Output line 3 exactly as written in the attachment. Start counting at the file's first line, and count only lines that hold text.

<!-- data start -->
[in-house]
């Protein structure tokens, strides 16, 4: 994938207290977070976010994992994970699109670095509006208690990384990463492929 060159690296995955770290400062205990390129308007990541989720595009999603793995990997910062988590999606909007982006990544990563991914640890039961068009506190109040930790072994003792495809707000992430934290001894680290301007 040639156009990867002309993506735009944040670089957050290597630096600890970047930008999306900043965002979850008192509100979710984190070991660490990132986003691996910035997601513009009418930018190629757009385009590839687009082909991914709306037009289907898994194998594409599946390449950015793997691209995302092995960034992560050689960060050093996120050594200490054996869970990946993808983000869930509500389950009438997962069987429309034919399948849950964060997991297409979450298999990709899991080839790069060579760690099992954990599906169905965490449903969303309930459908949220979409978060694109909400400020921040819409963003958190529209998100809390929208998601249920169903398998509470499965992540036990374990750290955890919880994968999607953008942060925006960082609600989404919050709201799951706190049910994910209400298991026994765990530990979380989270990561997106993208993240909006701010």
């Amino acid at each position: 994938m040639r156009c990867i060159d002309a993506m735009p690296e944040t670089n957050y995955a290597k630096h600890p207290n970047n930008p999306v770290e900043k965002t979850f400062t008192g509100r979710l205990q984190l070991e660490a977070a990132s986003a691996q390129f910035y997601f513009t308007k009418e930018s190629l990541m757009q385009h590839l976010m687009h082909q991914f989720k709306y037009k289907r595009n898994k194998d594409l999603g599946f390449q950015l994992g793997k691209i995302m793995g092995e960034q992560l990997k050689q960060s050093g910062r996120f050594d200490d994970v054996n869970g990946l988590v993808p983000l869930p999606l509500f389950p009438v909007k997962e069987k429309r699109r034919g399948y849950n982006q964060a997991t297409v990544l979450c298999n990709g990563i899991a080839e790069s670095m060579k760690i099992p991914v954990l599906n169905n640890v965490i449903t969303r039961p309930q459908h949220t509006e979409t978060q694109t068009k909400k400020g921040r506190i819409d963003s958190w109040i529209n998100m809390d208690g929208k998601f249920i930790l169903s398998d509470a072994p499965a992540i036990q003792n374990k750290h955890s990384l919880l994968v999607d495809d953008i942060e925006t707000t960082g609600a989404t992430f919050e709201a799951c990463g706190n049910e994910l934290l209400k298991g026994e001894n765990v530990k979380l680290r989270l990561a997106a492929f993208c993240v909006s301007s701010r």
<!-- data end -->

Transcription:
């Amino acid at each position: 994938m040639r156009c990867i060159d002309a993506m735009p690296e944040t670089n957050y995955a290597k630096h600890p207290n970047n930008p999306v770290e900043k965002t979850f400062t008192g509100r979710l205990q984190l070991e660490a977070a990132s986003a691996q390129f910035y997601f513009t308007k009418e930018s190629l990541m757009q385009h590839l976010m687009h082909q991914f989720k709306y037009k289907r595009n898994k194998d594409l999603g599946f390449q950015l994992g793997k691209i995302m793995g092995e960034q992560l990997k050689q960060s050093g910062r996120f050594d200490d994970v054996n869970g990946l988590v993808p983000l869930p999606l509500f389950p009438v909007k997962e069987k429309r699109r034919g399948y849950n982006q964060a997991t297409v990544l979450c298999n990709g990563i899991a080839e790069s670095m060579k760690i099992p991914v954990l599906n169905n640890v965490i449903t969303r039961p309930q459908h949220t509006e979409t978060q694109t068009k909400k400020g921040r506190i819409d963003s958190w109040i529209n998100m809390d208690g929208k998601f249920i930790l169903s398998d509470a072994p499965a992540i036990q003792n374990k750290h955890s990384l919880l994968v999607d495809d953008i942060e925006t707000t960082g609600a989404t992430f919050e709201a799951c990463g706190n049910e994910l934290l209400k298991g026994e001894n765990v530990k979380l680290r989270l990561a997106a492929f993208c993240v909006s301007s701010r």